Tolerance

Tolerance develops to many of the undesired effects of cannabinoids—particularly tiredness, dizziness, and cardiovascular and psychoactive effects—over a period of days or weeks (e113– e116). Withdrawal symptoms only ever occur in heavy users of cannabis after abrupt cessation of consumption. They are similar in character and intensity to those experienced after sudden cessation of cigarette smoking and include uneasiness, irritability, sleeplessness, increased perspiration, and loss of appetite (19). Withdrawal symptoms seldom represent a problem, however, in the controlled medical administration of cannabinoids (20).PUBMED 23008748

Effects

Numerous diseases, such as anorexia, emesis, pain, inflammation, multiple sclerosis, neurodegenerative disorders (Parkinson’s disease, Huntington’s disease, Tourette’s syndrome, Alzheimer’s disease), epilepsy, glaucoma, osteoporosis, schizophrenia, cardiovascular disorders, cancer, obesity, and metabolic syndrome-related disorders, to name just a few, are being treated or have the potential to be treated by cannabinoid agonists/antagonists/cannabinoid-related compounds. In view of the very low toxicity and the generally benign side effects of this group of compounds, neglecting or denying their clinical potential is unacceptable. PUBMED 18286801

Studies on cannabis also provide evidence of positive or “neutral” effects from cannabis consumption. For example, though inhalation of marijuana may induce acute coronary symptoms, ingestion of cannabinoids may have a positive effect on atherosclerotic heart disease via effects on the endocannabinoid system. Also, cannabis use has not been specifically linked to increased hospitalization due to cardiovascular disease or increased mortality from cardiovascular etiology. PUBMED 24350211

Studies show that the alleviating benefits of marijuana outweigh the negative effects of the drug. Medical marijuana can be used as a stand-alone treatment for these conditions or as a complement to conventional ones in order to help patients better withstand the conventional treatments’ effects and thereby obtain the full benefit, whether a cure or improvement of their condition PUBMED 22129912

Following the release of the Institute of Medicine’s report on medical marijuana in 1999, evidence supporting medical marijuana has increased. In the last three years, cannabinoids have been found to help kill breast cancer cells [50], fight liver cancer [51], reduce inflammation [52], have antipsychotic effects [53] and even potentially help stave off the development of Alzheimer’s disease [54] and reduce progression of Huntington’s disease [55]. PUBMED 22129912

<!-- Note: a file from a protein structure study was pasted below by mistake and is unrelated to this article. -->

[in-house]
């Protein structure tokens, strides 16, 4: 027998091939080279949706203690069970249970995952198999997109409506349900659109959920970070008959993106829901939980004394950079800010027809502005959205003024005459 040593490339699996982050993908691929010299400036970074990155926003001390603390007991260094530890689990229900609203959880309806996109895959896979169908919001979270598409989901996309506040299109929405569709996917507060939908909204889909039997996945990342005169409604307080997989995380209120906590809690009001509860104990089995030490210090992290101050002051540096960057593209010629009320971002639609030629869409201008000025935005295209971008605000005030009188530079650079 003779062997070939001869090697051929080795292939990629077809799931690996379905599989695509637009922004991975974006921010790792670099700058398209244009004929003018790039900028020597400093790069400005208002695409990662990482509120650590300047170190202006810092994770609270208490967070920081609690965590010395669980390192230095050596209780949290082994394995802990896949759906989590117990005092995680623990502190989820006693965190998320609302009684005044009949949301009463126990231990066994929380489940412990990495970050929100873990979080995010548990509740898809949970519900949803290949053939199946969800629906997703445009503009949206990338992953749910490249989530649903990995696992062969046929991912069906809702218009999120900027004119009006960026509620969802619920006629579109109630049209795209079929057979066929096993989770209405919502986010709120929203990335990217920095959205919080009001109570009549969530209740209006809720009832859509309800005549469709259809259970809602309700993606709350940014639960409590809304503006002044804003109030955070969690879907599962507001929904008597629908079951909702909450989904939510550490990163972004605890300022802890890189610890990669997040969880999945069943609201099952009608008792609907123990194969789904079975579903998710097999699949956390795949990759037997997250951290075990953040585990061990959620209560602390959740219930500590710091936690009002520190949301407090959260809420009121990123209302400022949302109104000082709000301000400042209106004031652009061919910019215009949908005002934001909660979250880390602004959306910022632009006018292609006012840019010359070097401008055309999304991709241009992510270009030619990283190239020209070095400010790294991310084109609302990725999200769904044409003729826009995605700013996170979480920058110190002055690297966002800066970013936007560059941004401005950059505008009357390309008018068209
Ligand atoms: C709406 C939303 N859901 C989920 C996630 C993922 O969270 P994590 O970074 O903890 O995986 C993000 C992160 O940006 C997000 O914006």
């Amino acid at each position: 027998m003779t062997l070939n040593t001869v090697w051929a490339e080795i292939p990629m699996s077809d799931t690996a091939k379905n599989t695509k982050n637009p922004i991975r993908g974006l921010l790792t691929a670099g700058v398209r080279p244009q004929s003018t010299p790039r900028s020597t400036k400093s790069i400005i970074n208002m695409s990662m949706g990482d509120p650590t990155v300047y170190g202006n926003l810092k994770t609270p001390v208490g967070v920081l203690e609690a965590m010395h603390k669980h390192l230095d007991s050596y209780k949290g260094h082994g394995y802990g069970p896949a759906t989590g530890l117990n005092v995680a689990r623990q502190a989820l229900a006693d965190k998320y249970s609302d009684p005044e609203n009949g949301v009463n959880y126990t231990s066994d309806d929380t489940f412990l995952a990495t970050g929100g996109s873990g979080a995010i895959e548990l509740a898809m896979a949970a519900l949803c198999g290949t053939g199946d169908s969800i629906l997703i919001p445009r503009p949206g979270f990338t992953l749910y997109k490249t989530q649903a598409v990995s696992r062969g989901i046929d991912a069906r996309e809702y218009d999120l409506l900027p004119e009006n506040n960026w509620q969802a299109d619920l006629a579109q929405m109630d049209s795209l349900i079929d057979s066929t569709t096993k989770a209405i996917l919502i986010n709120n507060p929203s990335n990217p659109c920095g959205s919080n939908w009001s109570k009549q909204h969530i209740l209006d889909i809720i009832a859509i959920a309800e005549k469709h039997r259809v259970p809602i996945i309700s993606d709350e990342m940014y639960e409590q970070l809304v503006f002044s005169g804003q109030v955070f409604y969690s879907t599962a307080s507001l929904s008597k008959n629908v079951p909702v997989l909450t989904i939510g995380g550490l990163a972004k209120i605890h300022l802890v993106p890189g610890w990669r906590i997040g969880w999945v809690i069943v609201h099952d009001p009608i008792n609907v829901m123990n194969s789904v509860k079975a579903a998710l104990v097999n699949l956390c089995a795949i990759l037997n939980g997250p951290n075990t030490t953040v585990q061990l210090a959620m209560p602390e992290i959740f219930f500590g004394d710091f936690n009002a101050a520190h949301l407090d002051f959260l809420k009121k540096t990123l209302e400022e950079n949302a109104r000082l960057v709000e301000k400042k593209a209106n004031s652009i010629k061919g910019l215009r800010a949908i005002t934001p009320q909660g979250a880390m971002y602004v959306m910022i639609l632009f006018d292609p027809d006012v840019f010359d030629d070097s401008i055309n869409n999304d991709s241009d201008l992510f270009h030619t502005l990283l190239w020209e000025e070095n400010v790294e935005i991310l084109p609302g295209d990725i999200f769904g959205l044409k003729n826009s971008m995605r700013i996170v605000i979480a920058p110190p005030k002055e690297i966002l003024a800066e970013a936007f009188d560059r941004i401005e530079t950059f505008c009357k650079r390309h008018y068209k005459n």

Adverse

Reported adverse effects are typically not serious. “Most trials indicate that medical cannabis produces mild to moderate adverse effects” (from full text) PUBMED 23386598

From “Hypothesizing that marijuana smokers are at a significantly lower risk of carcinogenicity relative to tobacco-non-marijuana smokers: evidenced based on statistical reevaluation of current literature”:

A hypothetical link between marijuana smoking and cancer has been established based on a number of misleading assumptions. However, recent studies tend to suggest, if anything, an inverse association between marijuana use and cancers. (2008) Abstract

THC

(Per Tashkin) The largest study of its kind has unexpectedly concluded that smoking marijuana, even regularly and heavily, does not lead to lung cancer. The new findings “were against our expectations,” said Donald Tashkin of the University of California at Los Angeles, a pulmonologist who has studied marijuana for 30 years. “We hypothesized that there would be a positive association between marijuana use and lung cancer, and that the association would be more positive with heavier use,” he said. “What we found instead was no association at all, and even a suggestion of some protective effect.” THC…may kill aging cells and keep them from becoming cancerous. Tashkin’s study, funded by the National Institutes of Health’s National Institute on Drug Abuse, involved 1,200 people in Los Angeles who had lung, neck or head cancer and an additional 1,040 people without cancer matched by age, sex and neighborhood. They were all asked about their lifetime use of marijuana, tobacco and alcohol. The heaviest marijuana smokers had lighted up more than 22,000 times, while moderately heavy usage was defined as smoking 11,000 to 22,000 marijuana cigarettes. Tashkin found that even the very heavy marijuana smokers showed no increased incidence of the three cancers studied. WaPo

 

The study by researchers at the University of California, San Francisco, and the University of Alabama at Birmingham was released by the Journal of the American Medical Association. The findings echo results in some smaller studies that showed while marijuana contains some of the same toxic chemicals as tobacco, it does not carry the same risks for lung disease. It’s not clear why that is so, but it’s possible that THC makes the difference. THC causes the “high” that users feel. It also helps fight inflammation and may counteract the effects of more irritating chemicals in the drug, said Dr. Donald Tashkin, a marijuana researcher and an emeritus professor of medicine at the University of California, Los Angeles. Tashkin was not involved in the new study. other studies haven’t found any definitive link between marijuana use and cancer. Fox